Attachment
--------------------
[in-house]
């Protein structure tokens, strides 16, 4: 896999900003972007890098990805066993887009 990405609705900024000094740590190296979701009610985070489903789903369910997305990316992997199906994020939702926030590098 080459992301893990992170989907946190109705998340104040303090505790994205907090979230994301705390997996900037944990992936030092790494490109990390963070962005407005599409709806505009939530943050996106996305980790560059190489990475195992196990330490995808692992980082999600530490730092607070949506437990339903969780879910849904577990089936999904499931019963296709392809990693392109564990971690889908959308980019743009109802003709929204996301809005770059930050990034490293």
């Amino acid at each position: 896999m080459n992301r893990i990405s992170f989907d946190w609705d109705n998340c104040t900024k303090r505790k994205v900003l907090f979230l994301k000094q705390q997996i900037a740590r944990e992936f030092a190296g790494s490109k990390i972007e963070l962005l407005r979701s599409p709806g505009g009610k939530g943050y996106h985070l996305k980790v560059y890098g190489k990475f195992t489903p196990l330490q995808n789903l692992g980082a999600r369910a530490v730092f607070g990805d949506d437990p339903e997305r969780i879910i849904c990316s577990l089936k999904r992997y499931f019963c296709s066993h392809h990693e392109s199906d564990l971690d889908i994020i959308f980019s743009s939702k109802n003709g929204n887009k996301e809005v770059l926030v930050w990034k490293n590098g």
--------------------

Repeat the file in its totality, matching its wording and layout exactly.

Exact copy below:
[in-house]
């Protein structure tokens, strides 16, 4: 896999900003972007890098990805066993887009 990405609705900024000094740590190296979701009610985070489903789903369910997305990316992997199906994020939702926030590098 080459992301893990992170989907946190109705998340104040303090505790994205907090979230994301705390997996900037944990992936030092790494490109990390963070962005407005599409709806505009939530943050996106996305980790560059190489990475195992196990330490995808692992980082999600530490730092607070949506437990339903969780879910849904577990089936999904499931019963296709392809990693392109564990971690889908959308980019743009109802003709929204996301809005770059930050990034490293």
């Amino acid at each position: 896999m080459n992301r893990i990405s992170f989907d946190w609705d109705n998340c104040t900024k303090r505790k994205v900003l907090f979230l994301k000094q705390q997996i900037a740590r944990e992936f030092a190296g790494s490109k990390i972007e963070l962005l407005r979701s599409p709806g505009g009610k939530g943050y996106h985070l996305k980790v560059y890098g190489k990475f195992t489903p196990l330490q995808n789903l692992g980082a999600r369910a530490v730092f607070g990805d949506d437990p339903e997305r969780i879910i849904c990316s577990l089936k999904r992997y499931f019963c296709s066993h392809h990693e392109s199906d564990l971690d889908i994020i959308f980019s743009s939702k109802n003709g929204n887009k996301e809005v770059l926030v930050w990034k490293n590098g």